In a Rear-End Accident: Fault-Deciding Factors

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It isn't always easy to sort out who is at fault for a car accident. But in a few common car crash scenarios, fault is almost always determined by the circumstances of the accident. One of these scenarios is a rear-end collision, where the tailing driver will almost certainly be deemed at fault for causing the crash. This rule is so well-established that in injury claims involving rear-end collisions, insurance companies rarely even bother to argue about liability, and instead negotiations focus on damages resulting from the crash (physical injuries, vehicle damage, etc.). This article takes a closer look at rear-end car accidents.

The 'Rules of the Road'

If someone hits you from behind, it is virtually always his or her fault, ­regardless of the reason you stopped. A basic rule of the road requires that you be able to stop safely if a vehicle stops ahead of you. So, as a tailing driver, if you ­cannot stop in time and wind up rear-ending the vehicle in front of you, you are not driving as safely as you need to be under the circumstances. 

Vehicle Damage Can Tell the Tale

The other surefire part of a rear-end accident claim is that damage to the vehicles involved usually proves how the accident hap­pened. If the other car’s front end and your car’s rear end are both damaged, there’s no doubt that you were struck from the rear.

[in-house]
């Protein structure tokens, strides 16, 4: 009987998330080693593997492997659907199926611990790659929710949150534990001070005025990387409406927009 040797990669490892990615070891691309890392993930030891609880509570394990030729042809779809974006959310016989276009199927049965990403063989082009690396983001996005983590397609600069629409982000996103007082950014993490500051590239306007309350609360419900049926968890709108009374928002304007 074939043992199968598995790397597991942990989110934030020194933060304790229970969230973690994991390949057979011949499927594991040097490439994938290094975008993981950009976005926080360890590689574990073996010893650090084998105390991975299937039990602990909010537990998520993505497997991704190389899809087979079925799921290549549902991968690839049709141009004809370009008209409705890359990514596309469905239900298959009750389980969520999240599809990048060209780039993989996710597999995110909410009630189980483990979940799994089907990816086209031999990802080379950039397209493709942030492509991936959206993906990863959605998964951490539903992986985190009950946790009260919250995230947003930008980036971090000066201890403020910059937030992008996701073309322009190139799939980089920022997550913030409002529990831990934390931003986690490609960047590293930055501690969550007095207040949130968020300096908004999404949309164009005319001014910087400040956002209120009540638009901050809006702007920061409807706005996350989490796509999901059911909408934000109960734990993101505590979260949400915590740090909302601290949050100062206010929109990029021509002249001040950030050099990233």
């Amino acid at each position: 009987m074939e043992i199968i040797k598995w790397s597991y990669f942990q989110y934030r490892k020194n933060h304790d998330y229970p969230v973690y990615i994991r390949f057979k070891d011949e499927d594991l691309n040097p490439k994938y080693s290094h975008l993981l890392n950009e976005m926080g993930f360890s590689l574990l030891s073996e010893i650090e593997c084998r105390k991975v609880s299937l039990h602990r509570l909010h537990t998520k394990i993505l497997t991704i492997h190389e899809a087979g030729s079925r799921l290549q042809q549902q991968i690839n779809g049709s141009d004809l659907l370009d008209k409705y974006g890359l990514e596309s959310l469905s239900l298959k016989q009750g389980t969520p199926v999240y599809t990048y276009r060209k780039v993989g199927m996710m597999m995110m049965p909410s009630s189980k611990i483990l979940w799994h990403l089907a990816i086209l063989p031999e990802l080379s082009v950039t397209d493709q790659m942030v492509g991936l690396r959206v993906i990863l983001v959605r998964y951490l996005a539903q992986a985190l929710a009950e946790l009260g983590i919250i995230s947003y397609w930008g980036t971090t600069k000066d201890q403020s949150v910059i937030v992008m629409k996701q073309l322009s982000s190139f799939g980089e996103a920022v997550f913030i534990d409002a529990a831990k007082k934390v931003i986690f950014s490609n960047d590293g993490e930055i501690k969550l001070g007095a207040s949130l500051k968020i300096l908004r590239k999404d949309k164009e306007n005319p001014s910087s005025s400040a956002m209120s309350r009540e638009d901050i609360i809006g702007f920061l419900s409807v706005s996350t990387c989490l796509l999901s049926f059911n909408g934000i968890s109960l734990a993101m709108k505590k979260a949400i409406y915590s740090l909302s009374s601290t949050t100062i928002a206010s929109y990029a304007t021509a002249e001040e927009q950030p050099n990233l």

Rear-End Accidents Involving Multiple Vehicles

In some situations, both you and the car ­behind you will be stopped when a third car runs into the car behind you and pushes it into the rear of your car. In that sort of "chain reaction" crash, it is the driver of the third car who is at fault and against whose liability insurance you would file a claim.

However, even if you have been rear-ended, in a few circumstances your own carelessness may reduce your compensation under the rule of comparative negligence. A common example is when one or both brake or tail lights were out, especially if the accident happened at night. Another ­example is when a car had mechanical problems but the driver failed to move it fully to the side of the road. So, if your insurance carrier and the other driver's insurer agree that you were 25% at fault for causing the rear-end accident (even though you were hit from behind), under comparative negligence rules, any settlement award you receive would only compensate you for 75% of your damages.  

Getting More Information and Legal Help

To learn more about how to handle every step in your car accident claim, get How to Win Your Personal Injury Claim by Joseph L. Matthews (Nolo). And even though liability is rarely at issue in a rear-end accident case, you may want to consider talking with a personal injury attorney to make sure that all your legal bases are covered and your rights are protected.  

Updated by: , J.D.

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